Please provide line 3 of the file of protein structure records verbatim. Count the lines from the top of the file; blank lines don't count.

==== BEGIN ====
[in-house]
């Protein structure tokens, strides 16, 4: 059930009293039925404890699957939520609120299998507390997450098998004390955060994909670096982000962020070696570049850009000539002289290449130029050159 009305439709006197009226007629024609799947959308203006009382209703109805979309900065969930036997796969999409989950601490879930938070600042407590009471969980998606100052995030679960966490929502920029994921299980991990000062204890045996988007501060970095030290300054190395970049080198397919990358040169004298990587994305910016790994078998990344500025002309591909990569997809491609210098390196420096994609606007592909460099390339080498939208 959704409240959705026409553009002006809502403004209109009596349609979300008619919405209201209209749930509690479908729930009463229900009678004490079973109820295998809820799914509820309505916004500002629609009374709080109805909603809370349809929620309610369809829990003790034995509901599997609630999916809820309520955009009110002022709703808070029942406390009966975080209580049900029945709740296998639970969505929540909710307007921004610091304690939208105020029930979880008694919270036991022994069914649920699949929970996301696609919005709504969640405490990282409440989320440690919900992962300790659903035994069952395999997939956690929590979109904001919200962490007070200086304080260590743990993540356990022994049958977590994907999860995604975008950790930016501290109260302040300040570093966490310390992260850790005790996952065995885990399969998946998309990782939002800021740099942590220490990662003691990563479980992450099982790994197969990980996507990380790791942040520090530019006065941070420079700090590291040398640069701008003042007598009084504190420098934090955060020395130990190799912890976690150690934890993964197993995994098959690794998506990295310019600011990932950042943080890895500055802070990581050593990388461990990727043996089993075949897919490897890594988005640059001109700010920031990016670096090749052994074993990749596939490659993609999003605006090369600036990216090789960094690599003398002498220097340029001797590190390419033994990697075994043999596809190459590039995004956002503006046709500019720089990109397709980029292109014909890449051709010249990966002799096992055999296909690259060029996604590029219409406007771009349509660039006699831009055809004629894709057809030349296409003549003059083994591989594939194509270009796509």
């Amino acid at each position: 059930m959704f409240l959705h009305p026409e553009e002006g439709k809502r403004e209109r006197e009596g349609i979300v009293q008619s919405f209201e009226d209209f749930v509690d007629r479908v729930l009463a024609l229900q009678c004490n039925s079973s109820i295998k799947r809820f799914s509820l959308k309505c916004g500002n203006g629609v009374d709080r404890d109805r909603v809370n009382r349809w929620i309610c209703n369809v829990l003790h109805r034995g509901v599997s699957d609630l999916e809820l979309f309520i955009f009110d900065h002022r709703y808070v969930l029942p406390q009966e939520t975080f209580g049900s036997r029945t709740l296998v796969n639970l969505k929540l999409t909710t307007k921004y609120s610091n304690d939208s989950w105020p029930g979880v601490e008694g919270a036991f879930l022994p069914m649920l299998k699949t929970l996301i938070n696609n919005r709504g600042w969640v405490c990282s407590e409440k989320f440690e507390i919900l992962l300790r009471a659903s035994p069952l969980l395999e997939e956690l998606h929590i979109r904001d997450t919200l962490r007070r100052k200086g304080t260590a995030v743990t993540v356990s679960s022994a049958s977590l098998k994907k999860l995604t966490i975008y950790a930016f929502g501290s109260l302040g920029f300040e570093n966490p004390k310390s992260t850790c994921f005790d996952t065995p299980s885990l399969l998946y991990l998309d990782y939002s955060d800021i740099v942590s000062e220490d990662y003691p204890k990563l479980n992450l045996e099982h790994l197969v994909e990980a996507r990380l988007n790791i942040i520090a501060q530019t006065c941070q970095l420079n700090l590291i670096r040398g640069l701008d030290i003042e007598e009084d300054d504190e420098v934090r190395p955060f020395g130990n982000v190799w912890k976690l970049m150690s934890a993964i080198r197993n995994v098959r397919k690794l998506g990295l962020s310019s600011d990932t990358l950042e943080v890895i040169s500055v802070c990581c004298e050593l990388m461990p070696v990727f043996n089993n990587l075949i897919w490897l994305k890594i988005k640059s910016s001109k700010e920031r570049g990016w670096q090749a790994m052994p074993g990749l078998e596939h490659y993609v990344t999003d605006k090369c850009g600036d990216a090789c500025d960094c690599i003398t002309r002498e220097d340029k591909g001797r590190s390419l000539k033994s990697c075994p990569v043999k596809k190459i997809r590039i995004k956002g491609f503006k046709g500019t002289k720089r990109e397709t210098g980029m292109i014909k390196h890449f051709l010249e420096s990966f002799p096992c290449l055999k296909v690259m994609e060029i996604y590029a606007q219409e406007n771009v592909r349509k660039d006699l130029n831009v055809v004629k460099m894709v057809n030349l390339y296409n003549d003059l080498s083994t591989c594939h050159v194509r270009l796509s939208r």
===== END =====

């Amino acid at each position: 059930m959704f409240l959705h009305p026409e553009e002006g439709k809502r403004e209109r006197e009596g349609i979300v009293q008619s919405f209201e009226d209209f749930v509690d007629r479908v729930l009463a024609l229900q009678c004490n039925s079973s109820i295998k799947r809820f799914s509820l959308k309505c916004g500002n203006g629609v009374d709080r404890d109805r909603v809370n009382r349809w929620i309610c209703n369809v829990l003790h109805r034995g509901v599997s699957d609630l999916e809820l979309f309520i955009f009110d900065h002022r709703y808070v969930l029942p406390q009966e939520t975080f209580g049900s036997r029945t709740l296998v796969n639970l969505k929540l999409t909710t307007k921004y609120s610091n304690d939208s989950w105020p029930g979880v601490e008694g919270a036991f879930l022994p069914m649920l299998k699949t929970l996301i938070n696609n919005r709504g600042w969640v405490c990282s407590e409440k989320f440690e507390i919900l992962l300790r009471a659903s035994p069952l969980l395999e997939e956690l998606h929590i979109r904001d997450t919200l962490r007070r100052k200086g304080t260590a995030v743990t993540v356990s679960s022994a049958s977590l098998k994907k999860l995604t966490i975008y950790a930016f929502g501290s109260l302040g920029f300040e570093n966490p004390k310390s992260t850790c994921f005790d996952t065995p299980s885990l399969l998946y991990l998309d990782y939002s955060d800021i740099v942590s000062e220490d990662y003691p204890k990563l479980n992450l045996e099982h790994l197969v994909e990980a996507r990380l988007n790791i942040i520090a501060q530019t006065c941070q970095l420079n700090l590291i670096r040398g640069l701008d030290i003042e007598e009084d300054d504190e420098v934090r190395p955060f020395g130990n982000v190799w912890k976690l970049m150690s934890a993964i080198r197993n995994v098959r397919k690794l998506g990295l962020s310019s600011d990932t990358l950042e943080v890895i040169s500055v802070c990581c004298e050593l990388m461990p070696v990727f043996n089993n990587l075949i897919w490897l994305k890594i988005k640059s910016s001109k700010e920031r570049g990016w670096q090749a790994m052994p074993g990749l078998e596939h490659y993609v990344t999003d605006k090369c850009g600036d990216a090789c500025d960094c690599i003398t002309r002498e220097d340029k591909g001797r590190s390419l000539k033994s990697c075994p990569v043999k596809k190459i997809r590039i995004k956002g491609f503006k046709g500019t002289k720089r990109e397709t210098g980029m292109i014909k390196h890449f051709l010249e420096s990966f002799p096992c290449l055999k296909v690259m994609e060029i996604y590029a606007q219409e406007n771009v592909r349509k660039d006699l130029n831009v055809v004629k460099m894709v057809n030349l390339y296409n003549d003059l080498s083994t591989c594939h050159v194509r270009l796509s939208r």